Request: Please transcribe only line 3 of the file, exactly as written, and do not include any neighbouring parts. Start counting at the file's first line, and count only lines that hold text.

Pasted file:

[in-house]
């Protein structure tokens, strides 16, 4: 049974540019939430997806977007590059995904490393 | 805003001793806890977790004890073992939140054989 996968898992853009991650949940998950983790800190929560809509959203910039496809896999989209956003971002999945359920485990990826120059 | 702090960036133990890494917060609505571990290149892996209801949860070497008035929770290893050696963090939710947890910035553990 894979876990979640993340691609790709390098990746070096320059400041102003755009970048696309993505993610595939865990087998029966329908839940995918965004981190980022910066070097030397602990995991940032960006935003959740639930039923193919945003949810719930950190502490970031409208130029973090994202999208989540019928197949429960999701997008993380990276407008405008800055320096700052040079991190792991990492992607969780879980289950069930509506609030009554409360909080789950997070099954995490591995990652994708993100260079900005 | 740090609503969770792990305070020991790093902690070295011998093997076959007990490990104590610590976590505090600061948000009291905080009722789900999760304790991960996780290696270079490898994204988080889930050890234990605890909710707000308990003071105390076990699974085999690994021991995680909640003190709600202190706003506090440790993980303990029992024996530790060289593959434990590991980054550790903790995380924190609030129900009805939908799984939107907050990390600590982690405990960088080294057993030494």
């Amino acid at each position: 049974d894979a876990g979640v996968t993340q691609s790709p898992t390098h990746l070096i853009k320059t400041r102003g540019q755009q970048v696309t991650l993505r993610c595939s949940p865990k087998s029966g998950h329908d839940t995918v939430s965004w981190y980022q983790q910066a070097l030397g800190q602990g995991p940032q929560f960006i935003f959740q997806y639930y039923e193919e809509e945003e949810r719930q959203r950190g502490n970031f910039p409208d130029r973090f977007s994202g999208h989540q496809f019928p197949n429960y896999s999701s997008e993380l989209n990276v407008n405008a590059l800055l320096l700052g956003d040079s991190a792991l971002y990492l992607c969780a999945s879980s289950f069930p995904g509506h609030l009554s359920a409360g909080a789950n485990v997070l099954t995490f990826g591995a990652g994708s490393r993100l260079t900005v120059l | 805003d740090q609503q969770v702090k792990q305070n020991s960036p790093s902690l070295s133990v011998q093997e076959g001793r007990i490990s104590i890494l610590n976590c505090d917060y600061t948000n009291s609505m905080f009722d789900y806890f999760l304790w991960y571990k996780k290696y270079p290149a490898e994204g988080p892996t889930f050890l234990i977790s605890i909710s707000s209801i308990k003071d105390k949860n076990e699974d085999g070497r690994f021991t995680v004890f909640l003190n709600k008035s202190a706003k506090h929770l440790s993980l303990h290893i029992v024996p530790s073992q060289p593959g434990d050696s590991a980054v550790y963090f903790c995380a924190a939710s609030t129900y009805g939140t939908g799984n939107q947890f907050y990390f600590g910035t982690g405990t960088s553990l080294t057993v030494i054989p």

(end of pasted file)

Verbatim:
């Amino acid at each position: 049974d894979a876990g979640v996968t993340q691609s790709p898992t390098h990746l070096i853009k320059t400041r102003g540019q755009q970048v696309t991650l993505r993610c595939s949940p865990k087998s029966g998950h329908d839940t995918v939430s965004w981190y980022q983790q910066a070097l030397g800190q602990g995991p940032q929560f960006i935003f959740q997806y639930y039923e193919e809509e945003e949810r719930q959203r950190g502490n970031f910039p409208d130029r973090f977007s994202g999208h989540q496809f019928p197949n429960y896999s999701s997008e993380l989209n990276v407008n405008a590059l800055l320096l700052g956003d040079s991190a792991l971002y990492l992607c969780a999945s879980s289950f069930p995904g509506h609030l009554s359920a409360g909080a789950n485990v997070l099954t995490f990826g591995a990652g994708s490393r993100l260079t900005v120059l | 805003d740090q609503q969770v702090k792990q305070n020991s960036p790093s902690l070295s133990v011998q093997e076959g001793r007990i490990s104590i890494l610590n976590c505090d917060y600061t948000n009291s609505m905080f009722d789900y806890f999760l304790w991960y571990k996780k290696y270079p290149a490898e994204g988080p892996t889930f050890l234990i977790s605890i909710s707000s209801i308990k003071d105390k949860n076990e699974d085999g070497r690994f021991t995680v004890f909640l003190n709600k008035s202190a706003k506090h929770l440790s993980l303990h290893i029992v024996p530790s073992q060289p593959g434990d050696s590991a980054v550790y963090f903790c995380a924190a939710s609030t129900y009805g939140t939908g799984n939107q947890f907050y990390f600590g910035t982690g405990t960088s553990l080294t057993v030494i054989p």